King George VI visited Northern Ireland on a number of occasions, and Queen Elizabeth has been there frequently, but the most significant visit of a British royal in the last century was probably the one made by George V in June 1921, when he opened the new Northern Ireland parliament in the City Hall in Belfast. It was his second visit to Ireland as king, and it was certainly different from his coronation visit in 1911 when he was well received in Dublin and enjoyed a rendition of God Save the King by the Artane Boys Band at St Patrick’s College, Maynooth.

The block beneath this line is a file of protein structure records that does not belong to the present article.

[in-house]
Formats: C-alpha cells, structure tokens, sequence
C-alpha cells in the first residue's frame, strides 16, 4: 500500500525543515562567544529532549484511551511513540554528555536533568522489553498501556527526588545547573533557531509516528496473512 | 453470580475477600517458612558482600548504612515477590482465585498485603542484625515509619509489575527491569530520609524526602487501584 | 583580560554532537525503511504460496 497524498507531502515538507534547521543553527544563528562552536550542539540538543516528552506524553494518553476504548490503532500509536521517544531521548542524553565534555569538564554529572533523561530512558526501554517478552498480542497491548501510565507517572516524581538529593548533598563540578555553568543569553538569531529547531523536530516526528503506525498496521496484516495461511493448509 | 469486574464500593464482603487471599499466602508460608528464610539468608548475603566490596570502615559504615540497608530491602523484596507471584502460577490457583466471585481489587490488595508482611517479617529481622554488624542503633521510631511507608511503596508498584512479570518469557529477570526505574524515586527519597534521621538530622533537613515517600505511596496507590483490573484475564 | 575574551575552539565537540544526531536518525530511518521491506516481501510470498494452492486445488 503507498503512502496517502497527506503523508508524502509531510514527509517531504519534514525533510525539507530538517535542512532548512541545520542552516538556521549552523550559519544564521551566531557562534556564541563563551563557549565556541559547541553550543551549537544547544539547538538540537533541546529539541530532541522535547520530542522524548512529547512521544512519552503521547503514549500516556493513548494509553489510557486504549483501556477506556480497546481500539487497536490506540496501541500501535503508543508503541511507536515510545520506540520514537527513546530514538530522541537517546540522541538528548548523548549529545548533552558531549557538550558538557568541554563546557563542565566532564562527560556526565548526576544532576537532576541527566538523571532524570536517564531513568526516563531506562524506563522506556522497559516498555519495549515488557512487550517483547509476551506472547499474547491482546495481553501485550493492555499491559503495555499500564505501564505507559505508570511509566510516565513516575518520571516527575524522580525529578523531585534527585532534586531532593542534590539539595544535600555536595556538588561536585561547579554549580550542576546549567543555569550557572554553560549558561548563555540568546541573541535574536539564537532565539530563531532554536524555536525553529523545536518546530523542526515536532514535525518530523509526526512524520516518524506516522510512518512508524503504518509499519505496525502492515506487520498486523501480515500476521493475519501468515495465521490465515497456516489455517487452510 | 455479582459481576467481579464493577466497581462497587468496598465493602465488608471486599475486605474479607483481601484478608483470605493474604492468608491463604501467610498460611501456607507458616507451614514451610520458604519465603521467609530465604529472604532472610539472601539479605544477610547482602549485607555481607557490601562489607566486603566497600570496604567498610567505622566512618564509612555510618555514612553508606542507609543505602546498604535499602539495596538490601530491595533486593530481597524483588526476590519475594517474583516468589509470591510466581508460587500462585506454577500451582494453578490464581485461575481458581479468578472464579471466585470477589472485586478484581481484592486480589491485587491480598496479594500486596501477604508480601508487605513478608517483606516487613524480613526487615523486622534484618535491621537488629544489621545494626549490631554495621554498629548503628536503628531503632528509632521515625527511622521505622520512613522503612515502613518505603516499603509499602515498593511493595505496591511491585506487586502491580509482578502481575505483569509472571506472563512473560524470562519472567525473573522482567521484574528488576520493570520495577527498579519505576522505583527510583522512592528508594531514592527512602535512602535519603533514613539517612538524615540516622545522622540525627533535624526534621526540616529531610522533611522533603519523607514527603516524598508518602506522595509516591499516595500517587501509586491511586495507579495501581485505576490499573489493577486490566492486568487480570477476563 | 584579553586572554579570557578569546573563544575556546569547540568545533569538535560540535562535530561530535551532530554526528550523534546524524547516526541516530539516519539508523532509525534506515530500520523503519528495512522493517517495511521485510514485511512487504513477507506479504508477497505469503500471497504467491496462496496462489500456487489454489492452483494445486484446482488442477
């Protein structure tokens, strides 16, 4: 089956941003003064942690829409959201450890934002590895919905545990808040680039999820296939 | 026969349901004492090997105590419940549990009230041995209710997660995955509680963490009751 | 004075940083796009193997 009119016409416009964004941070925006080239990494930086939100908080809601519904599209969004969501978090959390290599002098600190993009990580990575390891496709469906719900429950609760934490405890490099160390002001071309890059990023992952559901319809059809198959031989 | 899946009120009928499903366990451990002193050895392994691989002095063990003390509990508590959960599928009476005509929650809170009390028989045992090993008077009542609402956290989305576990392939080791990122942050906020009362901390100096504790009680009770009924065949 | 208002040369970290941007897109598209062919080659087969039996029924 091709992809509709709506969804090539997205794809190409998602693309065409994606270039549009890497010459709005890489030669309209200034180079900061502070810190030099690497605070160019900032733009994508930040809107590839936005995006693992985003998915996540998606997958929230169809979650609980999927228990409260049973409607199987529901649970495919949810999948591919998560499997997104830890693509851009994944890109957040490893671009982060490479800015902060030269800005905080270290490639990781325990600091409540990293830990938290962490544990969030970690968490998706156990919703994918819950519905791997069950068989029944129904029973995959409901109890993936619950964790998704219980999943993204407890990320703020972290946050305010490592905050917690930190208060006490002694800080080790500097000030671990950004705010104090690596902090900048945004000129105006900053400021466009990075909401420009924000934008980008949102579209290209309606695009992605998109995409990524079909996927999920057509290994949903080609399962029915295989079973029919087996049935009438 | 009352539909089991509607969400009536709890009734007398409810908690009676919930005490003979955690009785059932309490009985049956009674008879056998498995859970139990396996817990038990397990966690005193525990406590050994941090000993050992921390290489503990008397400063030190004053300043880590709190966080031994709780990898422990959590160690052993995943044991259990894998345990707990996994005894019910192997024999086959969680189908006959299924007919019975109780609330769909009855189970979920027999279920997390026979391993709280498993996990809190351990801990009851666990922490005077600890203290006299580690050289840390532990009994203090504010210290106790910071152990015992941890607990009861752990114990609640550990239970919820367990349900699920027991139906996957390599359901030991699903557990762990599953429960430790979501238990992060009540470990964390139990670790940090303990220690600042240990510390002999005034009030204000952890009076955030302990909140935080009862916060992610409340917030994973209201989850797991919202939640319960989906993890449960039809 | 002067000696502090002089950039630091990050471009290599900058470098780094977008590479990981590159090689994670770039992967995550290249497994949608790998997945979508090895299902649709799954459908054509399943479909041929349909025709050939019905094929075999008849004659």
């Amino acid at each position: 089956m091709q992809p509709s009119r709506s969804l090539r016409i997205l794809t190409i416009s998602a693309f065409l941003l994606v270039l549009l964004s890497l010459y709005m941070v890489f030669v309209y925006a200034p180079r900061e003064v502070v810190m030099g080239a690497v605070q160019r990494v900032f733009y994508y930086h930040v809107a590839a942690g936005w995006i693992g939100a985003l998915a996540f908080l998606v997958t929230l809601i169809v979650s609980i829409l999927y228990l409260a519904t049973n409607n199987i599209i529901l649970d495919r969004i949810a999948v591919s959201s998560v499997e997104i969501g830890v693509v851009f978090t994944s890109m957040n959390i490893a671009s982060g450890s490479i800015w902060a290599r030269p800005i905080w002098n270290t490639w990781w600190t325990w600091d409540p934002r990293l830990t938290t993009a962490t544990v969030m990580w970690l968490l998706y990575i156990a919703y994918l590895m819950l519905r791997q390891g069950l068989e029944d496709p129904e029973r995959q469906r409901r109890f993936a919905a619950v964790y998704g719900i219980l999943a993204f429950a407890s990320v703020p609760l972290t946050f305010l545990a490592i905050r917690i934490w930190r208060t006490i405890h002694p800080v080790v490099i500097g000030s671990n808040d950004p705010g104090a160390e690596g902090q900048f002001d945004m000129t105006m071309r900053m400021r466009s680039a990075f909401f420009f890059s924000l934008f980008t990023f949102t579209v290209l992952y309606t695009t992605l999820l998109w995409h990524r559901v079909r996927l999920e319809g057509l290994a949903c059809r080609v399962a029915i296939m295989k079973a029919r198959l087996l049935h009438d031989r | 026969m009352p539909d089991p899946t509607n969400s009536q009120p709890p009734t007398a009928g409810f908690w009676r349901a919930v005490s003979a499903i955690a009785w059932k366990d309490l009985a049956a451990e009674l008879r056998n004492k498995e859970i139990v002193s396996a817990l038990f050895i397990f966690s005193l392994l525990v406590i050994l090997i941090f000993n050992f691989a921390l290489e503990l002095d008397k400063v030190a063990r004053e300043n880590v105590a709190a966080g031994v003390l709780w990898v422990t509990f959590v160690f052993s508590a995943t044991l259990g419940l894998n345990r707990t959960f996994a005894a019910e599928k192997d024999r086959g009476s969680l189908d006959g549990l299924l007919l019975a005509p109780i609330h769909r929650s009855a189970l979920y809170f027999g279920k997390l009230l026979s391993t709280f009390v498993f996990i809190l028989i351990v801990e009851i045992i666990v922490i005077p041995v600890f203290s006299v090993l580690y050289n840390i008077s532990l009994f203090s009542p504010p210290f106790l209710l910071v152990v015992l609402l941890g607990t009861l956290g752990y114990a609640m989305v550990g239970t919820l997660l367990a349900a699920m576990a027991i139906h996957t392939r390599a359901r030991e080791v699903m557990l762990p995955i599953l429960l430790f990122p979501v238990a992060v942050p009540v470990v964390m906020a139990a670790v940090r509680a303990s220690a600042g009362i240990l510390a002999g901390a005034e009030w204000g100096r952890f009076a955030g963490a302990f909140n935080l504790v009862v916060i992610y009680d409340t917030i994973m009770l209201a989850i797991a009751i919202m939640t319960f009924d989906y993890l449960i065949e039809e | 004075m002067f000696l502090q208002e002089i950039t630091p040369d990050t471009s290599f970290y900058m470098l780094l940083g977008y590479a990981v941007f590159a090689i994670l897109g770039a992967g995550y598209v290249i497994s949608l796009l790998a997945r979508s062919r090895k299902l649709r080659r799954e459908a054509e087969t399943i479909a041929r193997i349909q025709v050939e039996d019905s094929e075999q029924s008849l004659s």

In a speech that had been crafted by a number of people including himself and the prime minister of South Africa, Gen Jan Smuts, and which had the approval of the government, the king said he “prayed with a full heart” that “my coming to Ireland today may prove to be the final step towards the end of strife amongst her people, whatever their race or creed”. “In that hope,” he continued, “I appeal to all Irishmen to pause, to stretch out the hand of friendship, forbearance and conciliation, to forgive and forget and to join in making for the land they love a new era of peace, contentment and goodwill.”
When his granddaughter visits, those words will be heard again.